I wasn’t going to post today – my day was not really that exciting. I drove to the gym and ran on the treadmill because it was raining. I was going to try out rowing and tell you about it but I was confused by the rowing machine so that failed. I made some black bean burgers, but I’ll talk about those on Friday.
But then I read this post about bra fitting as a feminist issue. I’ve never read this blog before, but I saw a link to this on Reddit, and what the author had to say really inspired me. After learning about how to buy a properly fitting bra after losing weight (I used to just buy 38C because that was Victoria’s Secret’s largest band and my boobs were “normal” sized), I’ve thought a lot about similar issues, but was never able to articulate them as well as the author has.
What inspired me to post about this is a point that is made in the article about sports bras – without a proper sports bra, women are basically confined to a sedentary life. I’ve heard numerous women complain, online and in person, that they hate working out because their breasts are so large, and that even if they wear a sports bra over a regular bra/wear two sports bras/duct tape their boobs (ok maybe I’m exaggerating with this one) exercise is still uncomfortable. Despite this discomfort, many of these women persevere – in my experience they are usually trying to vent about how they wish exercise would be more comfortable, rather than trying to make excuses. What I wish I could tell ALL of them is that it might be possible for them to reduce, if not completely eliminate their discomfort (I can do this online, but I hate confrontation and talking to a woman about bra size in person can turn into a nightmare – my own mother doesn’t believe me). I’m going to guess they have at LEAST 2 problems that empowering women to understand bra sizing and available options would address:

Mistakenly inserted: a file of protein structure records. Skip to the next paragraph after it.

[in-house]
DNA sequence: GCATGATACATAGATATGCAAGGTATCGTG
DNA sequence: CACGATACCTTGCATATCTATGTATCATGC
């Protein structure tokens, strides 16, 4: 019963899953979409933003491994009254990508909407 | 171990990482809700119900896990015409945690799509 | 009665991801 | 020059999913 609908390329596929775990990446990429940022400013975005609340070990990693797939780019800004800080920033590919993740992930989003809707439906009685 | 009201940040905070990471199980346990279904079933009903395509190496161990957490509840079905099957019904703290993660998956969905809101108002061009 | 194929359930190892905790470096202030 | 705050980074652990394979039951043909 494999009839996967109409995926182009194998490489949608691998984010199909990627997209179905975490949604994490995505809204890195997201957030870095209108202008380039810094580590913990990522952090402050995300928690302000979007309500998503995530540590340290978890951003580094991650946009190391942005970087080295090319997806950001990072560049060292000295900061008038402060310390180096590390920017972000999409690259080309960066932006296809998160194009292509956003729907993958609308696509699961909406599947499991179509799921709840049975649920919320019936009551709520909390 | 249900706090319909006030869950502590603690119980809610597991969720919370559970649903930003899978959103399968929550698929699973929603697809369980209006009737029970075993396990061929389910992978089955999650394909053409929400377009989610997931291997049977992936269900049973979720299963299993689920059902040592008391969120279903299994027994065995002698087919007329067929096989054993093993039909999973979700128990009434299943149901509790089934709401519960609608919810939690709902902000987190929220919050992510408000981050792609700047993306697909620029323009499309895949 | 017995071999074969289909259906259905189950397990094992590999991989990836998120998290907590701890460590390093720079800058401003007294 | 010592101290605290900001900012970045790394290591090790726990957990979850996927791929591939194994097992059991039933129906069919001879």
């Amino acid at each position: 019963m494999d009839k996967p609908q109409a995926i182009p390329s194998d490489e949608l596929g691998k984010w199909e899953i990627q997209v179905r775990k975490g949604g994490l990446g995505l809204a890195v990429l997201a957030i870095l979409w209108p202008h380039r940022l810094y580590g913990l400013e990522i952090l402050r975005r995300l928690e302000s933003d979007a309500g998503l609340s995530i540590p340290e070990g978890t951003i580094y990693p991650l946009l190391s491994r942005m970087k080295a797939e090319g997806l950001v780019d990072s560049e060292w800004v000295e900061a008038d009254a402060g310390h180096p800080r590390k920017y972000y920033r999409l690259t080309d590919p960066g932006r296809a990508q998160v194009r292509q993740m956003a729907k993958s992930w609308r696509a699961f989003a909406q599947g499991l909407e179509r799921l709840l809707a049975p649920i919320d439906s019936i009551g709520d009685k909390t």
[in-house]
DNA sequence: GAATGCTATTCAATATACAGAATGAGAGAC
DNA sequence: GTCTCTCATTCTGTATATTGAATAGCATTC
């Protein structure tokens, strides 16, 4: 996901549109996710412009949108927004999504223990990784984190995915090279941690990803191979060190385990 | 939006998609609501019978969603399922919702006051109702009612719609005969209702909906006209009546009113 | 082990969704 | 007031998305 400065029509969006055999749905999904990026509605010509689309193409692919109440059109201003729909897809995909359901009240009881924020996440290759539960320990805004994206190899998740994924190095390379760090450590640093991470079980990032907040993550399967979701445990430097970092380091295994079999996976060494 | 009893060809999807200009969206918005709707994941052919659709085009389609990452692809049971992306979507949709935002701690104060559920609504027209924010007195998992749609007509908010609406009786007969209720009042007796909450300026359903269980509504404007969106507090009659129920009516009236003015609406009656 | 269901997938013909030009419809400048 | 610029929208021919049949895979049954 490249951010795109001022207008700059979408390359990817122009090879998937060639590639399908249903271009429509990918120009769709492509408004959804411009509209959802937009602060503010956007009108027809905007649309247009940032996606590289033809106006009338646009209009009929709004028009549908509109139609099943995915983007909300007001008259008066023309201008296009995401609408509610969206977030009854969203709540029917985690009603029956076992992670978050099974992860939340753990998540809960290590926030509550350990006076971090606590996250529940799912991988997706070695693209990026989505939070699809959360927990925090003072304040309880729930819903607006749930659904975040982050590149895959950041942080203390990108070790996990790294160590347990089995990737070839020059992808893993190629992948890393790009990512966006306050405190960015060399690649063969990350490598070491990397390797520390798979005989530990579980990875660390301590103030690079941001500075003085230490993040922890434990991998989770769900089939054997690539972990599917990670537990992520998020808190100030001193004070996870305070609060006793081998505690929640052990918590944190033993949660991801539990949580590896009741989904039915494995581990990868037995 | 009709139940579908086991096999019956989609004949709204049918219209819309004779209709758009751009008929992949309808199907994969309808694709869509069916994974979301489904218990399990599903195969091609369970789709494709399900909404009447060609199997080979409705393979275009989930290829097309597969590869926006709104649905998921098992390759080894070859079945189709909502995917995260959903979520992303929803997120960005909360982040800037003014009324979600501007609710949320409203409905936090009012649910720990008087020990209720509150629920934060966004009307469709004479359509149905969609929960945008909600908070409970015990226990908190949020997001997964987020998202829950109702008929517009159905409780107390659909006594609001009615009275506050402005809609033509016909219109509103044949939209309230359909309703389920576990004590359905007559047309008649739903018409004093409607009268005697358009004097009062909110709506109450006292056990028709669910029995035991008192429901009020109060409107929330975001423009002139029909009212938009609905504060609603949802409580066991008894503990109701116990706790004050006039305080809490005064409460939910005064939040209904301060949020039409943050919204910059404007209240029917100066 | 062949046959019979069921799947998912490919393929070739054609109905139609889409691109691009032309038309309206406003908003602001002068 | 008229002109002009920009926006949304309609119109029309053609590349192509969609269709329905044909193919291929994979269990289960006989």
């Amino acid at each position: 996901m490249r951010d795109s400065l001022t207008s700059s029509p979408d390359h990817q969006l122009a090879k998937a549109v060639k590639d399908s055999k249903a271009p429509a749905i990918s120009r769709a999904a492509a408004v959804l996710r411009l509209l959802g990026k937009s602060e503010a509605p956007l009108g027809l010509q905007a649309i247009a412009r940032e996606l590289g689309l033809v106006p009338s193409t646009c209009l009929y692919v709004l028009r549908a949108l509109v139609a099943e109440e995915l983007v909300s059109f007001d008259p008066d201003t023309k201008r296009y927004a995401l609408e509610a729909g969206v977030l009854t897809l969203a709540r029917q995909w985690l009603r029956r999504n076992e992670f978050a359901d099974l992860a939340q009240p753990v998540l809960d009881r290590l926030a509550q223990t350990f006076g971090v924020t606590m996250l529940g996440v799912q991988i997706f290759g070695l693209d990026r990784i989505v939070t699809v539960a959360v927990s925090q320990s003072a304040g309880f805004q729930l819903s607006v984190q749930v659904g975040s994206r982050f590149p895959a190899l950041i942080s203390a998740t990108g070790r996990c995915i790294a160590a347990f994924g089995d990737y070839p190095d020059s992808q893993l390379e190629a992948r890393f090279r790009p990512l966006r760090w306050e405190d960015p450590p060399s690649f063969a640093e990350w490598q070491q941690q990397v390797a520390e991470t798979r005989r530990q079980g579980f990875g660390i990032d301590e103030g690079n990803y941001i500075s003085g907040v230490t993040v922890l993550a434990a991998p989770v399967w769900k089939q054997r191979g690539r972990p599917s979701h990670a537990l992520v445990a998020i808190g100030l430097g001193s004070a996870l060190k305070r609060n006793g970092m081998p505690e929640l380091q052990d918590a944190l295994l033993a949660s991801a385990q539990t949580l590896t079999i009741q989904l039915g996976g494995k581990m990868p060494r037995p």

- They don’t know their bra size. Many of these women will say things like “I’m a DD, there is no way I can work out and be comfortable.” But without band size, DD means nothing – it is likely that they are wearing too small of a cup size (i.e. they think they are a 36DD when they are really a 32G) and so the bras that they have are not giving them enough support in the first place.
- They don’t know about “good” sports bras. I define “good” sports bras pretty loosely – basically they acknowledge that cup sizes exist. None of this basically a cropped tank top crap that says to buy a “large” if you are a “D,” even if you are super scrawny and have no boobs like me (I’m a 32D, but on a small frame that is a small cup size, and the shape of my breasts means I look quite flat chested).